Pantex plugs in to the future with electric-vehicle additions

  • Posted: Tuesday, January 23, 2024, 7:44 am

Pantex recently received three Ford F-150 Lightning electric pickups.
Pantex recently received three Ford F-150 Lightning electric pickups.

“This is huge for sustainability,” said employee Alicia B. “This will help us in many categories of our sustainability goals, including reducing greenhouse gas emissions considerably.”

Rising gas prices, shifting consumer priorities and more continue to push Americans into electric vehicles in greater numbers. But what prompted Pantex’s change to new technology? Specifically, it was Executive Order No. 14057.

“There’s an executive order for sustainability that came through in 2021,” Alicia said. “One of the big initiatives in it is electric vehicles procurement. ”

It requires that 100 percent of the light-duty vehicles acquired for the NNSA fleet must be electric vehicles by 2027.”

Pantex employees designed a five-year plan to bring the plant into compliance. The three new Fords are a first step into a planned electrified future.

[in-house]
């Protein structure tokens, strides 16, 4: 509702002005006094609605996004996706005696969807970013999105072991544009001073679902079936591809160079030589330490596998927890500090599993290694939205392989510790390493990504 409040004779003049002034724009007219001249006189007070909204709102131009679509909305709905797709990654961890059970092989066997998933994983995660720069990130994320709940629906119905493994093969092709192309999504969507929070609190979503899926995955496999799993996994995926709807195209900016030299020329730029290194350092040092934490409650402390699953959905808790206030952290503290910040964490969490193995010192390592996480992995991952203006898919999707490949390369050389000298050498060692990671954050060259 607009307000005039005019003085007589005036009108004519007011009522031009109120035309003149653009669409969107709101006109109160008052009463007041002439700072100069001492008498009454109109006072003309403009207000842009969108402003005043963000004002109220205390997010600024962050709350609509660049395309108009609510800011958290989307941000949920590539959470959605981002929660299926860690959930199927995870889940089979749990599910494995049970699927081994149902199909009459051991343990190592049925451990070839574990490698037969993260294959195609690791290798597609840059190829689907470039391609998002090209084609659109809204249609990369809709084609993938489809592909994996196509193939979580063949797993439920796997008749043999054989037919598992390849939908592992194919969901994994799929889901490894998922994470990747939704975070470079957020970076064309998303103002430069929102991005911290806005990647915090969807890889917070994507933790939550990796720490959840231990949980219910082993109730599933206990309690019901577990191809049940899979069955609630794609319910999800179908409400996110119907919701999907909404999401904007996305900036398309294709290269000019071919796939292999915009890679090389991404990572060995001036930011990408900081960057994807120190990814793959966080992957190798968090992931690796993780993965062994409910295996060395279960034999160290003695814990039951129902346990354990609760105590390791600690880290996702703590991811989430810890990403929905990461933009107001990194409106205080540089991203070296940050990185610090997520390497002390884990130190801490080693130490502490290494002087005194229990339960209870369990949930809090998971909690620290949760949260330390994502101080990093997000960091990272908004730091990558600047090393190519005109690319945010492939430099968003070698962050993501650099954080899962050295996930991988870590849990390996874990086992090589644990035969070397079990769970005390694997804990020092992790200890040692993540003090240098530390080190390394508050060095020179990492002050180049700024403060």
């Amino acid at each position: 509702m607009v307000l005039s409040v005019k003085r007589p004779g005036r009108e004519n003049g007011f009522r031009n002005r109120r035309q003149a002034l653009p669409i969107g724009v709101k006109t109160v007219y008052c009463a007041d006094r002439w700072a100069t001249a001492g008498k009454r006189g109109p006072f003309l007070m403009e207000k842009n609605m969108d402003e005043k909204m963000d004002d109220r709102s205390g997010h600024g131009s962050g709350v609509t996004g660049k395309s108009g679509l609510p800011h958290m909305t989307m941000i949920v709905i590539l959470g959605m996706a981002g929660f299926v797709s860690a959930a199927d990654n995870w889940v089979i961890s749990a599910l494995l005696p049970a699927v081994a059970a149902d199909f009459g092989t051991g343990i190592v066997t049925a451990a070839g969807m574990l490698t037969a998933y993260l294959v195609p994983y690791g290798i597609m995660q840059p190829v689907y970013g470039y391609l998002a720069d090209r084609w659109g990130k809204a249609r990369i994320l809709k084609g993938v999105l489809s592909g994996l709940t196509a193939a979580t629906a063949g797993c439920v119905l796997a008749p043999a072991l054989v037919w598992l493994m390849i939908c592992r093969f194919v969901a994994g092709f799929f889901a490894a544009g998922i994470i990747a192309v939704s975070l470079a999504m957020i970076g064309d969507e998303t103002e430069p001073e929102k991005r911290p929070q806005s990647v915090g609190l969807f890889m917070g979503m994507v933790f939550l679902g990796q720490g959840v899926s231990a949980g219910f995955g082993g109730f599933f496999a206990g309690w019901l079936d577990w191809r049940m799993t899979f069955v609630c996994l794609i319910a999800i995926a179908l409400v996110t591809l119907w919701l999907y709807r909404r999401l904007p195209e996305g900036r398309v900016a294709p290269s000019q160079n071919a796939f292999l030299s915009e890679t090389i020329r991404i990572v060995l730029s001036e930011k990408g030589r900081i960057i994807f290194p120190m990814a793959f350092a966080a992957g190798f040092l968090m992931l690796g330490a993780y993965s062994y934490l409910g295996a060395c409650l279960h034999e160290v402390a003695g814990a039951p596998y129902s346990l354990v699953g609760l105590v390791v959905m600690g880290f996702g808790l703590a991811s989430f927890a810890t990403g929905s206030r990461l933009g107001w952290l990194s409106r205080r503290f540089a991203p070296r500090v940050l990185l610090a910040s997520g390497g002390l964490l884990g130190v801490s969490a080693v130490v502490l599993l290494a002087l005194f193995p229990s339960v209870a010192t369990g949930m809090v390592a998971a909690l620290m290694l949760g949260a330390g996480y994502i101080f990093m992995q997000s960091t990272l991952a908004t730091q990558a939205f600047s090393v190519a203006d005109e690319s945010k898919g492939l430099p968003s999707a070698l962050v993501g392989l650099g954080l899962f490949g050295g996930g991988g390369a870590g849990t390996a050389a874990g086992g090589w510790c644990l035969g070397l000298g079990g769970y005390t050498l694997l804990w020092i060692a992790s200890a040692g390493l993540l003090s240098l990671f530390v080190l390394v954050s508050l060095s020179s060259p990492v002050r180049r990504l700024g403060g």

DOE set up a [project troubleshooting] team with a national renewable-energy laboratory,” explained employee Zac L. “They have been active in reviewing our plans and giving feedback.”

Of course, this transition involves far more than simply buying new vehicles and counting electrical outlets. Before the trucks can reach the hands of their ultimate users, a great deal of testing and evaluation must be done.

“You’ve essentially got [several groups that will] look at it from a safety perspective,” Zac said. They are not alone.

“Before we can charge it onsite, they’re going to have to look at everything … and determine if these will meet our strict safety standards,” Alicia said.

Maintenance and repair bring their own learning curve of procedures and certifications which are much different than current technology. Currently, one site mechanic is certified to work on EVs, but that knowledge will have to expand as the Pantex electric fleet grows.

“Ultimately, it’s a new technology, so people want to verify that it is safe before allowing it to be around the site,” Zac said.